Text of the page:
Another take on upcoming choice, via Resplendent Mango (thanks, Katie!)

Posted by: Tatyana on October 14, 2004 1:57 PM



My apologies for the broken link.
Here: http://www.command-post.org/oped/2_archives/015908.html

Posted by: Tatyana on October 14, 2004 1:59 PM



I confess I don't know much about the American Congressional set-up, but Canada went through a similar debate in our recent election.

The country had been downright irritated by our ruling Liberal party and our unimpressive Prime Minister Paul Martin but the other options of the far-right party, the far-left party and the Quebec-separatist party didn't exactly inspire.

So we ended up voting the Liberals back in but just barely, sticking them with a minority government that would force them to negotiate with the other parties more than they had. The message was clear.

Kind of like what Bush promised when he was elected by a thread -- something about uniting, not dividing?

Posted by: Scott D on October 15, 2004 9:38 AM



In Canada, in our 100% paper-ballot elections, the recommended course of action for cantankerous old farts is to "decline" their ballots: hand your blank ballot to the electoral officer (or whatever the person in charge of a polling station is called) and say that you refuse to vote. Declined ballots are tabulated separately from spoiled ballots, which are normally considered to result from voter incompetence.

I don't know if there's an equivalent in the States.

Posted by: Chris Burd on October 15, 2004 12:53 PM



Well, I am personally disappointed by the amount of increase in spending by Bush and the whores in Congress. Pork is dish best served by both Parties. As Far as Kerry is concerned, I can't pull the lever for a man who slandered his brother in arms the way he did. Viet Nam may have been the wrong war at the wrong place at the wrong time but and protesting it was a moral duty, but the way he did it marks him as a man with little judgement. I also echo ken, he feels spending for education by the federal gov't was not enough, ditto for free drugs for seniors. How I long for the days of Reagan where they at least talked about getting rid of odious dept that have no business in the federal gov't.

Be that as it may, I am voting for Bush for 2 reasons, I believe that he has done well so far in Afghanistan and Iraq. Were there tactical mistakes, you betcha. But the overarching theme, terrorists are caused by oppressive governments and seek haven in these governments. Freedom and democracy, though a long term solution will greatly reduce the number of cranks who wish us ill. I do not see this sort of vision thing from Kerry. For to long America has tolerated my thug. We can't clean up the world but where the nexis of oppression, terrorism et al form up, taking action is preferable to inaction or summits or the UN or whatever. Second, I am intrigued by partial privitization of Soc Security and the ownership society.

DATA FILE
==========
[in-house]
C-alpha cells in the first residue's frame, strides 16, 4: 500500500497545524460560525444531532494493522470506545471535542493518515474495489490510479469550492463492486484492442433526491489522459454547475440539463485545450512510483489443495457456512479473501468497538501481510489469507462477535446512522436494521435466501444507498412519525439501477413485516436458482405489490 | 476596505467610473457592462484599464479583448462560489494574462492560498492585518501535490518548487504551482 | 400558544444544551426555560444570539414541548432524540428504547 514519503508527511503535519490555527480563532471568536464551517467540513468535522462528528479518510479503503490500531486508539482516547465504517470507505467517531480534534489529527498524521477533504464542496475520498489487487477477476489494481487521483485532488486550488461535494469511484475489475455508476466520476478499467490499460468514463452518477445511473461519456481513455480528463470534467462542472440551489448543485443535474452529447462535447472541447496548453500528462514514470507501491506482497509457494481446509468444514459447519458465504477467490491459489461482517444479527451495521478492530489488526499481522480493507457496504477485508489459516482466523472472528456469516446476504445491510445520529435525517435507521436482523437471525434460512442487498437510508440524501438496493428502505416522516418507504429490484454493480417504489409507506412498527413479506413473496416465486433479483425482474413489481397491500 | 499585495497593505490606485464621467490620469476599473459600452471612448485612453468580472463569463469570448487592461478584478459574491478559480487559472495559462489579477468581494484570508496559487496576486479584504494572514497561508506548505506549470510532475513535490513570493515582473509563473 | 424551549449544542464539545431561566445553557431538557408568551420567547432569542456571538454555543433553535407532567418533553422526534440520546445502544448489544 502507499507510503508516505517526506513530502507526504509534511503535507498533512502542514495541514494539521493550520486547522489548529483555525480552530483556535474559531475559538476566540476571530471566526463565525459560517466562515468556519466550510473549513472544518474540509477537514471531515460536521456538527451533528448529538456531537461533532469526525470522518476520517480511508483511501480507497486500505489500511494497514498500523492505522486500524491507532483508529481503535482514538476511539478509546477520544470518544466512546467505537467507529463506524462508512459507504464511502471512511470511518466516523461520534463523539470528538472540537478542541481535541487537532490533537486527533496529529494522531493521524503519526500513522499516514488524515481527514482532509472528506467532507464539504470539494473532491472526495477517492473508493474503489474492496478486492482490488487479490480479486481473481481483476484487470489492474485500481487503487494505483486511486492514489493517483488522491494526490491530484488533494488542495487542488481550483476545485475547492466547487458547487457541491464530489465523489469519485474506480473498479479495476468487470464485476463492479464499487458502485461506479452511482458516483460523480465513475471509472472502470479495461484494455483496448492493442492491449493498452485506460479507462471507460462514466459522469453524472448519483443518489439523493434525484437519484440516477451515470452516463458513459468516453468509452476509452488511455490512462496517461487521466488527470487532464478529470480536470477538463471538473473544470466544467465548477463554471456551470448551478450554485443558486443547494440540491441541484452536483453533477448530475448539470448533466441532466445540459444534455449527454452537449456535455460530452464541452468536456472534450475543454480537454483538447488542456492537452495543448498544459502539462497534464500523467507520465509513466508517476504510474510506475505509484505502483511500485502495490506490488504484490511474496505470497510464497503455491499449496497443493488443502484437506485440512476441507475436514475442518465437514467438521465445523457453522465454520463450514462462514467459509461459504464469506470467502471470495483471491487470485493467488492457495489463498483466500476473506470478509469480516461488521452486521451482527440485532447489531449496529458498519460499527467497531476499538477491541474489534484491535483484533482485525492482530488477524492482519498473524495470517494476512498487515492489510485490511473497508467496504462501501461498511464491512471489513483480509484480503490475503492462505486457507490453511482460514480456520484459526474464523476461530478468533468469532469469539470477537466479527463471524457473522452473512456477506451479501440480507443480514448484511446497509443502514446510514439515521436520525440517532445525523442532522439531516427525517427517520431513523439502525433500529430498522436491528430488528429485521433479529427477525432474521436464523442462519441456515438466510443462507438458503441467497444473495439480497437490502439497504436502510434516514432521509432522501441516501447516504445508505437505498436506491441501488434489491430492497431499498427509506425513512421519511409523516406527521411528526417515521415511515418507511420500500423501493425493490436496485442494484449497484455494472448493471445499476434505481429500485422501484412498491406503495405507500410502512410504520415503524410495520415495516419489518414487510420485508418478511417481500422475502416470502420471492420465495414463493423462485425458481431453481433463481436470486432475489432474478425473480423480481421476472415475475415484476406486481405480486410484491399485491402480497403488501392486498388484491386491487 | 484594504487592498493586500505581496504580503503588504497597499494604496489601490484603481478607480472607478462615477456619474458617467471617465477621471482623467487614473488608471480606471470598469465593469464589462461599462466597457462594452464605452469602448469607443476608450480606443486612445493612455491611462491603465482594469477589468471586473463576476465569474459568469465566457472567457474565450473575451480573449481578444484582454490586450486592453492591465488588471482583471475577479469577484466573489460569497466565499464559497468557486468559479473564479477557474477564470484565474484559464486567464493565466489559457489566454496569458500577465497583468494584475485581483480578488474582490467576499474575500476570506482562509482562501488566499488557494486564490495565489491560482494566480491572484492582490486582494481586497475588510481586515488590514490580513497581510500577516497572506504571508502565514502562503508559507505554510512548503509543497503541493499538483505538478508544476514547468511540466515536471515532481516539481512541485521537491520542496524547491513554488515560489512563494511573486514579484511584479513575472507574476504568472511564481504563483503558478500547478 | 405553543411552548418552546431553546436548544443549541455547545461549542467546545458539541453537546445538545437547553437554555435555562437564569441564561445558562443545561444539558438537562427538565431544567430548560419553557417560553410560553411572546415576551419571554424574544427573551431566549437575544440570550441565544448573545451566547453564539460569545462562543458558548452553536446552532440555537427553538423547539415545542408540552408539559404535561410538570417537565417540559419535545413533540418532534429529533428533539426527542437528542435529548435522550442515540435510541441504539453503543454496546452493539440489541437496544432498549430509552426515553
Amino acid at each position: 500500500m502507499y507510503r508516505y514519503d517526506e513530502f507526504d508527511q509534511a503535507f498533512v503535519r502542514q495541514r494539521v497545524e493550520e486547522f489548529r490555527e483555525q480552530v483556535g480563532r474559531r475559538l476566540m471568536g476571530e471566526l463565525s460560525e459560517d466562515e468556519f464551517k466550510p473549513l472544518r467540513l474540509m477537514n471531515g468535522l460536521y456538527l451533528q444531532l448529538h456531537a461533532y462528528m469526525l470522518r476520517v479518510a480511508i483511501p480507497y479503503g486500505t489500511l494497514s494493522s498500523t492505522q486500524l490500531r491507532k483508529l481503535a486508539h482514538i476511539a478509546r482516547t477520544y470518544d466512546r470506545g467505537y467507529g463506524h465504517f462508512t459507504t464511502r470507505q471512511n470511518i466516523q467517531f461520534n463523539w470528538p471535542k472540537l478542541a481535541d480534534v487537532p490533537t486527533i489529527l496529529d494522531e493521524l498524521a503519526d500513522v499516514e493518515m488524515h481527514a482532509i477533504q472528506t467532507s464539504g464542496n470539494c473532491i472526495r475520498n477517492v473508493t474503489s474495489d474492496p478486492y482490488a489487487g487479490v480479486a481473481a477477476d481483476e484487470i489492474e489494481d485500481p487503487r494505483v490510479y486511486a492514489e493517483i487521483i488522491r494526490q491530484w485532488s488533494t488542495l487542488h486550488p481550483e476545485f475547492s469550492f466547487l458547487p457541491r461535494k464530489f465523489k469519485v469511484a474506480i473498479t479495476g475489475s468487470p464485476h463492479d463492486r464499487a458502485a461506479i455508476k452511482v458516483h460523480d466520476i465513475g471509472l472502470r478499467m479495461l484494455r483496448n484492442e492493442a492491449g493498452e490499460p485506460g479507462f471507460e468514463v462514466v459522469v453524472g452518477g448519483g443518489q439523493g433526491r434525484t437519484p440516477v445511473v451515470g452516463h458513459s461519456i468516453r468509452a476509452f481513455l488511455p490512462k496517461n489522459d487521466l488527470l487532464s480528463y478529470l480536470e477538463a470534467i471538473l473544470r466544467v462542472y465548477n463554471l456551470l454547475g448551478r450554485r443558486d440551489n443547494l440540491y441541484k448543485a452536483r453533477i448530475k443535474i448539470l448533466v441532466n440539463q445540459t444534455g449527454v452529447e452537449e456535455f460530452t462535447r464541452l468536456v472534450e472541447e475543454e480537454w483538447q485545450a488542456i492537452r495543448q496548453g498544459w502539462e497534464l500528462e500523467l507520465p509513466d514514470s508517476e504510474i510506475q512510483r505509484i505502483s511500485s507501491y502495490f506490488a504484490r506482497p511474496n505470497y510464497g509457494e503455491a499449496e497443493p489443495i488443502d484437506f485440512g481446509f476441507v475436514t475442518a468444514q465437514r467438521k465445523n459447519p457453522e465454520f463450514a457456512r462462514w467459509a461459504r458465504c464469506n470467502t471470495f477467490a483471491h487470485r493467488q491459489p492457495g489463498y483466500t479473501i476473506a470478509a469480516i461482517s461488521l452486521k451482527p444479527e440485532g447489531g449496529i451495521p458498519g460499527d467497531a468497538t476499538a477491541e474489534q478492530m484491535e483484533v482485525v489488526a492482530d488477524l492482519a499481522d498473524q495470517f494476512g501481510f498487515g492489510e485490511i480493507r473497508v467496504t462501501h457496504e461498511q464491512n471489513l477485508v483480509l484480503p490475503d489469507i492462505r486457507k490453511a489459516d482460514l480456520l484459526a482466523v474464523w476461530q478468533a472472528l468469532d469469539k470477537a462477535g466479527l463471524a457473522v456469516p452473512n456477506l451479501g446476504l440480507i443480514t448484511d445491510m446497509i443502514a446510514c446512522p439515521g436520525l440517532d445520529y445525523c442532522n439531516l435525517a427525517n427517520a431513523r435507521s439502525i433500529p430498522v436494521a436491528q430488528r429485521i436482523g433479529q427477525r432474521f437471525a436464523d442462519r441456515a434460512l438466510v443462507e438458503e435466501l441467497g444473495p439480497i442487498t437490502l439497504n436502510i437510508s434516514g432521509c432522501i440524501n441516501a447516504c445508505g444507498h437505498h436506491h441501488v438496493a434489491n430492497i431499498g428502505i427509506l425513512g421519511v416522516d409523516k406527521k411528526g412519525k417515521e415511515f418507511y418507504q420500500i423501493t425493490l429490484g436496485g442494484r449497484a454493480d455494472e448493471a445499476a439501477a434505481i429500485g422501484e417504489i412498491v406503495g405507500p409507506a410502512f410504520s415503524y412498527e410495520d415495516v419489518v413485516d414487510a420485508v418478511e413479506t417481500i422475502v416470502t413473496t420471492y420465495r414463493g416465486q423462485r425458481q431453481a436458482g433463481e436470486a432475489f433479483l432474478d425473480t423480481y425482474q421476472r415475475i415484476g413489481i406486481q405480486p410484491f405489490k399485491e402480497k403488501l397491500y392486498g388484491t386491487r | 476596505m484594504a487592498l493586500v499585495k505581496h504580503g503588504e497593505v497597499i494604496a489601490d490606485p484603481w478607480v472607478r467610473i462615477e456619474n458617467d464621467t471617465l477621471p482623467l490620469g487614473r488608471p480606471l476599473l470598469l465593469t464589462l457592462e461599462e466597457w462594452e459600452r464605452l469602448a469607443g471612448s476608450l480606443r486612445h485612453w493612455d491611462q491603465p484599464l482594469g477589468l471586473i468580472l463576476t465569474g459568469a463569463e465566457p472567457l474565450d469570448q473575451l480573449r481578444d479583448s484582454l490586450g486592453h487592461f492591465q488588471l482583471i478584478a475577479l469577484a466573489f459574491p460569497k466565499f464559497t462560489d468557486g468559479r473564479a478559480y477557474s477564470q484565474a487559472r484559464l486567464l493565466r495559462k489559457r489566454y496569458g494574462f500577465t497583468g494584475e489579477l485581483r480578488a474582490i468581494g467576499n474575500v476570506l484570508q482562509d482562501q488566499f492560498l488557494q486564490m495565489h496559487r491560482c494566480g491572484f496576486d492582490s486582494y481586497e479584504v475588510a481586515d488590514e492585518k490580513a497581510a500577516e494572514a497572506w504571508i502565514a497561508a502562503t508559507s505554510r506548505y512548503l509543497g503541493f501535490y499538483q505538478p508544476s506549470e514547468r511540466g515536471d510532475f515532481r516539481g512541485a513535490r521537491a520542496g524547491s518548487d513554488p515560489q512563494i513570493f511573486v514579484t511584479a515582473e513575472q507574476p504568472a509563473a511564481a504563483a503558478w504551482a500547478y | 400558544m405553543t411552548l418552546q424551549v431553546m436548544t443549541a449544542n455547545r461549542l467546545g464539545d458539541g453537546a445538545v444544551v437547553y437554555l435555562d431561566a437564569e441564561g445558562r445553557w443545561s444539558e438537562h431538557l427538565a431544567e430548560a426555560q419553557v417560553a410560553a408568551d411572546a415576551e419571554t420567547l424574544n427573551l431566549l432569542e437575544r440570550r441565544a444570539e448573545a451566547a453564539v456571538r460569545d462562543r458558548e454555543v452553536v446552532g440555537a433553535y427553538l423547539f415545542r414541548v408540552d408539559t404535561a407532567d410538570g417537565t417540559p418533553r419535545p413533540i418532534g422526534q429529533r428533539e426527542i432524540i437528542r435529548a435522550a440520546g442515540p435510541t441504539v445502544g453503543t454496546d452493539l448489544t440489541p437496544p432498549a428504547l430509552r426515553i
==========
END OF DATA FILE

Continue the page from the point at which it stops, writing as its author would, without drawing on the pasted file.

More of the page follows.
Posted by: Kevin on October 15, 2004 1:34 PM



Michael.
I realize that you are joking when you say about Kerry that "God only knows what he stands for anyway ..."
But not all of your readers may recognize that humor.

Posted by: David Sucher on October 17, 2004 11:17 PM



come on libertarians vote for Kerry. 4 years of gridlock and the adults regain control of the republican party.

Posted by: Joe O on October 18, 2004 2:22 PM



But then...you'd have the Karl Rove fascists rounding up senior citizen homes, complete with walkers and wheelchairs, and carting people on meds to the polls. Wait a minute...Karl wouldn't include the walkers and wheelchairs!

Posted by: 六合彩 on October 27, 2004 6:57 AM



I like what Dave said "it will be interpreted as an obvious protest against a Republican party".
I have been researching candidates and the history of our country more this year than any time in my life. I am 46 and recently spent part of my honeymoon at Gettysburg and Harpers Ferry. Until I really understood that 450,000 Americans killed each other over the issue of slavery, I believe I never understood war. I have been researching the history of corporations, tariff, and excise taxes, and I keep coming up with revolution ie; Boston Tea Party. We are all getting the shit screwed out of us and I'm appalled at the ignorance we're all putting up with. I have been very impressed with what the Libertarian party has positioned itself on. I checked out the education degrees of 60 of 100 U.S. senators and 49 percent were lawyers and 51 percent were other. This certainly paints a picture of who's running things. Don't people understand that the "Two" parties, are really one show, that conmtrols everything. Case in point: How can people of a state vote to legalize medicinal marijuana, but some legislators at the federal level can stop a whole state from doing what the people voted for? These guys/gals can't get a weed right, how can you trust these suits to serve important issues. In the words of my new favorite guitar player "Steve Earle" The revolution starts now...." Long story short.....I will protest the republican/democratic regime by voting for Badnarnik!

Posted by: Craig on October 27, 2004 9:58 PM